When I remember my time in New Orleans, I think of food, and being faced with the daily challenge of deciding which altogether incomparable restaurant to choose for dinner (many of which deserve to be ranked as world class, but have yet to, and are probably just that much better for it). I think of music, and having trouble making it further than two blocks down Frenchmen without feeling compelled to stop and appreciate some prodigiously gifted street artist with a heart of gold. I think of people, real people, ones who smile warmly when they ask you how you’re doing and actually mean it. I think of admiring mansions on St. Charles that are somehow tastefully gaudy, while contemplating how no one seems to recall — or, at least, acknowledge — that they were probably bought with slave money, and how kind of bizarre and strange that is.

I think of chain-smoking cigarrettes on the bank of the Fly at sundown, while wondering why everyone finds it so captivating to just sit and watch industrial barges lumber idly down the Mississipi River, then realizing how totally captivated I am by doing exactly that. I think of being historically, belligerently, apocalyptically drunk on my 21st birthday, and remembering precious little of the purported scandal that ensued. I think of being unbelievably excited to go to my first crawfish boil after having been told all my life how unbelievably delicious crawfish is, then not being able to believe, shortly thereafter, just how unbelievably fucking revolting I find crawfish. I think of getting my first true-blue tattoo with my first true-blue best friend and of how fitting that was, since no matter how far from where we were bound life takes us, bound is what we will remain for life. I think of having my heart broken by a beautiful woman, then pieced back together by another one.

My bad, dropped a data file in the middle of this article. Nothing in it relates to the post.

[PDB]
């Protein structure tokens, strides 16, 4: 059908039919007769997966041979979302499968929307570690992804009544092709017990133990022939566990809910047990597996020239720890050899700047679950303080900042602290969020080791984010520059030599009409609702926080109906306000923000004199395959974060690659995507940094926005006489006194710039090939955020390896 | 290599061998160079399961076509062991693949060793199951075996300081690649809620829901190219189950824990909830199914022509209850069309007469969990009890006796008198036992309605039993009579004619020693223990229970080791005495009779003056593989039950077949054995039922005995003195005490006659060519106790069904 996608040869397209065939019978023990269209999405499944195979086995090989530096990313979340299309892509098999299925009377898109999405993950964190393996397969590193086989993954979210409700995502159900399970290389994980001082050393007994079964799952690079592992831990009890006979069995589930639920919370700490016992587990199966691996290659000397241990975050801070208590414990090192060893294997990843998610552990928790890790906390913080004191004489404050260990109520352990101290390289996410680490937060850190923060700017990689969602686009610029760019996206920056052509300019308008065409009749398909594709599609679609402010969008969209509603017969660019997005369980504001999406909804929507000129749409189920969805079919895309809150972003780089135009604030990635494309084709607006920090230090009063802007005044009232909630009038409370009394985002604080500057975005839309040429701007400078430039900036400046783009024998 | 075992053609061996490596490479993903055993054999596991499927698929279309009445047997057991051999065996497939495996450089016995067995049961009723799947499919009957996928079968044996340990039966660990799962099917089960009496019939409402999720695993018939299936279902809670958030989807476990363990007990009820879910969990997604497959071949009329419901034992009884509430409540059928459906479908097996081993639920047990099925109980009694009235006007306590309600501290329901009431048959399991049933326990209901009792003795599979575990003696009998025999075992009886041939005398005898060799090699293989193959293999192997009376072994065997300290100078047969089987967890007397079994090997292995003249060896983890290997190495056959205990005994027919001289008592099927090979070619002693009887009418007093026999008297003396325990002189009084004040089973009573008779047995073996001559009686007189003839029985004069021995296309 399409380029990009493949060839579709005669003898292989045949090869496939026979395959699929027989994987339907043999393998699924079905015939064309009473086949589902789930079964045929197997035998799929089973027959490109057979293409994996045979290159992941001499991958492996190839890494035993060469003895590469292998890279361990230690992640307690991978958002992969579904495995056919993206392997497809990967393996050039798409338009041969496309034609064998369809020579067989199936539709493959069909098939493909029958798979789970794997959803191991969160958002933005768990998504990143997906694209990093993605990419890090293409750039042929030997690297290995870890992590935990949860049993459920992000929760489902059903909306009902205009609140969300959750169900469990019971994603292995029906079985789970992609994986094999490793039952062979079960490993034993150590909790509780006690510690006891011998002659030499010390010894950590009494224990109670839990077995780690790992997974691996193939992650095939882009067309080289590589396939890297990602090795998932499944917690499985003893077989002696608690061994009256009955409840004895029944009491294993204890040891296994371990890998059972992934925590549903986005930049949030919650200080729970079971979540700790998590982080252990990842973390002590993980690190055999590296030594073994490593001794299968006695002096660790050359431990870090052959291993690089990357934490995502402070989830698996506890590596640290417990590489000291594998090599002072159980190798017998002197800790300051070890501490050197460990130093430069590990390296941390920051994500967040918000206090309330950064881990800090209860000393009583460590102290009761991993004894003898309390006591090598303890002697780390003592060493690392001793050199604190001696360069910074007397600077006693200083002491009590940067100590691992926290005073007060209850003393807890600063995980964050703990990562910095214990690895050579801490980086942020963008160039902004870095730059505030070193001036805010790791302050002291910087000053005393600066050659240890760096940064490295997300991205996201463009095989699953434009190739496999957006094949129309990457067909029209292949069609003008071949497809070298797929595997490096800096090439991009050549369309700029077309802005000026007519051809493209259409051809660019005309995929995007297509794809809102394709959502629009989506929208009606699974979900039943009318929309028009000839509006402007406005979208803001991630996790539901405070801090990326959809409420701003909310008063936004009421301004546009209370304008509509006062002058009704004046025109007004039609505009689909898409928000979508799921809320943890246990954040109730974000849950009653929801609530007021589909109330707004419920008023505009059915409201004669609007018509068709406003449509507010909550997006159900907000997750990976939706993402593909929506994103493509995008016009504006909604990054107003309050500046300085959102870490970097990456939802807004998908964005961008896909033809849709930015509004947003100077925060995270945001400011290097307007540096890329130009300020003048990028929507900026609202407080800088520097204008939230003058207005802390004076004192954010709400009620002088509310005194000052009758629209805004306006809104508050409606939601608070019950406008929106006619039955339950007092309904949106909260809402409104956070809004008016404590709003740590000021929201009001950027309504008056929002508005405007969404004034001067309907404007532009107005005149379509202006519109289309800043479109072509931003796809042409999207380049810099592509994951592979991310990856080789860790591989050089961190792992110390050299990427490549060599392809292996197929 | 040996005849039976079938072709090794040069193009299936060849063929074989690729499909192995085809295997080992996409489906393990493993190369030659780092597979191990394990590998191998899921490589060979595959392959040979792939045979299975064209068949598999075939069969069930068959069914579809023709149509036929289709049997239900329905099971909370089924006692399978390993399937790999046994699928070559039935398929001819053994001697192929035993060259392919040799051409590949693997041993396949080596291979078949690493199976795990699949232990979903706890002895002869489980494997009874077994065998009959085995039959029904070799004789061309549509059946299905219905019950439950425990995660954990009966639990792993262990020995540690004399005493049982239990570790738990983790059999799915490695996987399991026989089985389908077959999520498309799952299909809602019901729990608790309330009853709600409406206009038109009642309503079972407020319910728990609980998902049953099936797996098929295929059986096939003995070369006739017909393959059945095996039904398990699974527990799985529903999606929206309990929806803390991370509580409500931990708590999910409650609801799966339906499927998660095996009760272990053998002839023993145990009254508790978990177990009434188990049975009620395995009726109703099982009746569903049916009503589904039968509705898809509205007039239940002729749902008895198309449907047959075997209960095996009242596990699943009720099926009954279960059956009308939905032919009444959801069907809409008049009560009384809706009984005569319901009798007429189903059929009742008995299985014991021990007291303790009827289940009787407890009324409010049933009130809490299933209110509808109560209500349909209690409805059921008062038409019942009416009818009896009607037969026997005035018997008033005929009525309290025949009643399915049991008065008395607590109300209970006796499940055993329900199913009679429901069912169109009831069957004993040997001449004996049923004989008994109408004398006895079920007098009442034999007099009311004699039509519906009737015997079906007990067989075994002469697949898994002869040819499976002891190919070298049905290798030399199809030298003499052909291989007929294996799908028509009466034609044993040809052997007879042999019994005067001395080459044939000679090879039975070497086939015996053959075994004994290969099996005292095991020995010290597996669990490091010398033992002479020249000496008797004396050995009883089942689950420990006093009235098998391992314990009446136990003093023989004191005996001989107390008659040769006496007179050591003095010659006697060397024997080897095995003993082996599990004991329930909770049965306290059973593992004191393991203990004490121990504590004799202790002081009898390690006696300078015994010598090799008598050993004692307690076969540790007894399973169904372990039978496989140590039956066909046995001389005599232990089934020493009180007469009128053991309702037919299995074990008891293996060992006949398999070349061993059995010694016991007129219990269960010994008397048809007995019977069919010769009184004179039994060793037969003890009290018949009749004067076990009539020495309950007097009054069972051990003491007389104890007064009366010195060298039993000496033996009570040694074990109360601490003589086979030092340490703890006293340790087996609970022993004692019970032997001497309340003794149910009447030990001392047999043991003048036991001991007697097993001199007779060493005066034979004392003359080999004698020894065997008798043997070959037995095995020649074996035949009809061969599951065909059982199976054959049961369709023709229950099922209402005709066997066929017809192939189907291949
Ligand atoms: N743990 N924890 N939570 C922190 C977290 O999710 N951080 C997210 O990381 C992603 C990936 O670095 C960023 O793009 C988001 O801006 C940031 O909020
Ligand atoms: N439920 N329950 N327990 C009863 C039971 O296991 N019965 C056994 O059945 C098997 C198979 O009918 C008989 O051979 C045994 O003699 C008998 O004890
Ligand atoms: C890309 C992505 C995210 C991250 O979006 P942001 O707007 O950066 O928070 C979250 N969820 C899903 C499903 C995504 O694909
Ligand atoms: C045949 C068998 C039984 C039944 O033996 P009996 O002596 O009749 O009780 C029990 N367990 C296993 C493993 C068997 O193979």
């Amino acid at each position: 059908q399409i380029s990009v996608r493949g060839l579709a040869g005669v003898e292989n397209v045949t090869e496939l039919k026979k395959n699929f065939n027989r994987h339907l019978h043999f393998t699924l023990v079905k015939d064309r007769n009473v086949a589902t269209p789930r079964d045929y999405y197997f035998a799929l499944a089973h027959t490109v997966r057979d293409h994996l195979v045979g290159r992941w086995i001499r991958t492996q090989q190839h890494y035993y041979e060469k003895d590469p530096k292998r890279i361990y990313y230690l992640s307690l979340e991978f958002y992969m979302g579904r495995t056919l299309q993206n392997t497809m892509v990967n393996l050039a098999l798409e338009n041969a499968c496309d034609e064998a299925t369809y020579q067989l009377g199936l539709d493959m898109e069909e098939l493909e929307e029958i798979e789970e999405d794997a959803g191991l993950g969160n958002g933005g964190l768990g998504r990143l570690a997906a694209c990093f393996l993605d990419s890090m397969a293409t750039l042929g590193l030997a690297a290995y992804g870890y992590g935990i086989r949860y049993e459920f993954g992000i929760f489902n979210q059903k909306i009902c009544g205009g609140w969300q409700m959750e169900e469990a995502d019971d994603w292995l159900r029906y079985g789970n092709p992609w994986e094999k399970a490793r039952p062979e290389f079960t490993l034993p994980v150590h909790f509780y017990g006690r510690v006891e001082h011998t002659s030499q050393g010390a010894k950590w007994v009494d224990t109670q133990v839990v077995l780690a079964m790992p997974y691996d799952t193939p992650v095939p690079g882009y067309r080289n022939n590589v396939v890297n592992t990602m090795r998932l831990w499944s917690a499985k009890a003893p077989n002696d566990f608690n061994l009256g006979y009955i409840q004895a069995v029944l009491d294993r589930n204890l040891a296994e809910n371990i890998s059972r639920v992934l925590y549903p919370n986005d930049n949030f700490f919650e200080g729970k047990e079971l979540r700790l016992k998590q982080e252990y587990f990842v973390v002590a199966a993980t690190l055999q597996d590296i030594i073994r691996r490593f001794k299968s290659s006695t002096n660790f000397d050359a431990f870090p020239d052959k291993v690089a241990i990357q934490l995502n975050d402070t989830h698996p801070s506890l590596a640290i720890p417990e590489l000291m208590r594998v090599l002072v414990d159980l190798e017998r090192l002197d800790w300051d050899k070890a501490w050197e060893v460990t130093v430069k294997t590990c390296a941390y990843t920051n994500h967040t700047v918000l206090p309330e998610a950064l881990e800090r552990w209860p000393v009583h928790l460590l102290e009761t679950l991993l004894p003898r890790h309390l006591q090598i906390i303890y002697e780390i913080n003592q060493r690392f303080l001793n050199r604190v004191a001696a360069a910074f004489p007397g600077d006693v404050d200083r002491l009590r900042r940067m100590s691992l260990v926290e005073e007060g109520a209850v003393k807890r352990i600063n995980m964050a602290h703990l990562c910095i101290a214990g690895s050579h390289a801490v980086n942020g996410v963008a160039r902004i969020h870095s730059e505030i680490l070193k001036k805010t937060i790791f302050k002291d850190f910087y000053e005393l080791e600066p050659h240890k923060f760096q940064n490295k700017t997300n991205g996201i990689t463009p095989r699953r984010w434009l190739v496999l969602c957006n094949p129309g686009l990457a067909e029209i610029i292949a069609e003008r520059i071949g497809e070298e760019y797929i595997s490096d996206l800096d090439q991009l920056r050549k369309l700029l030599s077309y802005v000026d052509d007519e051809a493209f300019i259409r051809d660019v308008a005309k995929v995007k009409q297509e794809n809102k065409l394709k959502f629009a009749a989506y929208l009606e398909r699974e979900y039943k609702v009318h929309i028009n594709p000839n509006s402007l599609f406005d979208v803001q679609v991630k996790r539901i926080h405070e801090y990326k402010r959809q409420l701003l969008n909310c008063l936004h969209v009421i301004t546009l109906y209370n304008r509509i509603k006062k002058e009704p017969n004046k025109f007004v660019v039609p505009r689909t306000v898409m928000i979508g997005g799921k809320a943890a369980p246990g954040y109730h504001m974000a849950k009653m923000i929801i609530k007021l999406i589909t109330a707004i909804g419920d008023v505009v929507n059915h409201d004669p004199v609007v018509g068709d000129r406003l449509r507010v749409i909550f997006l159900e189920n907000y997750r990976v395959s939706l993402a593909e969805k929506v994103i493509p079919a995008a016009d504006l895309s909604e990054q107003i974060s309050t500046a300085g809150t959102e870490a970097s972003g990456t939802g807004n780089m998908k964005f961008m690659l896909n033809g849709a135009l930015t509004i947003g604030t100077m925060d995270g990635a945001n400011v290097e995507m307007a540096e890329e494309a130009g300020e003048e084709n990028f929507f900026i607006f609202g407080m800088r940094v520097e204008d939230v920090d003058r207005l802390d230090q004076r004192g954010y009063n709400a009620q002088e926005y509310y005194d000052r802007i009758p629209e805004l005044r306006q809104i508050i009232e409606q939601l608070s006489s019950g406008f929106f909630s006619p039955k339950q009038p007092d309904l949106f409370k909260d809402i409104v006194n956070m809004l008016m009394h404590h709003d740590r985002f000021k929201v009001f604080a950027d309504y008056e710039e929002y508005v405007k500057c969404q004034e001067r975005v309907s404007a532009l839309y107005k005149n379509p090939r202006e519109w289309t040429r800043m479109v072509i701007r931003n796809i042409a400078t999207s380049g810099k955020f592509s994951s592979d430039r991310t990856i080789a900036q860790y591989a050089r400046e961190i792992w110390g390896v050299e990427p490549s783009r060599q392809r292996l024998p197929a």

Every great woman has at least one unique quality that draws, and so too, does every great city. New York is that top notch girl who’s got it all, the one everyone in the world seems to forever be chasing after, but you’ll never make it in her unless you’re rich. Los Angeles is the one who looks looks all sparkly and dreamlike from afar, but the moment you get up close, you see that everything about her is made up and fake. London is educated and cultured. She’s a proper lady with nothing but class. Once you move in with her, though, it turns out she’s really cold and depressing nine months out of the year. Paris is it, the perfect woman. She is timeless. You find everything about her desperately pretty (even the bad parts that you shouldn’t, and the weird ones you wouldn’t on any other woman). Her every feature seduces you, enthralls you, makes you never want to leave. She is romance, but her problem is that she knows it…a little too well for her own good.

New Orleans truly is a one of a kind girl. She’s been through a lot, and has the scars to prove it. She’s quietly beautiful, but needs help realizing it. She’s always wanted someone to take care of her and make her feel special, but thinks that people only like her when they’re drunk. Some catastrophe devastated her a while back, and it hasn’t been long enough for her to fully heal, but she sure-as-shit doesn’t want or need your pity. She’s a whole lot of fun, but a murderous bitch at times. She isn’t a lady, not by a longshot, yet there’s a certain grace about her you’ve never quite been able to describe. New Orleans is the girl you give it all up for, and the one who will give it right back if you but take a chance on her. You have to really want to know her, and her idiosyncrasies, too. The Big Easy may not be so easy to love, but once you’ve learned to, it’s a damn sight harder to let her go.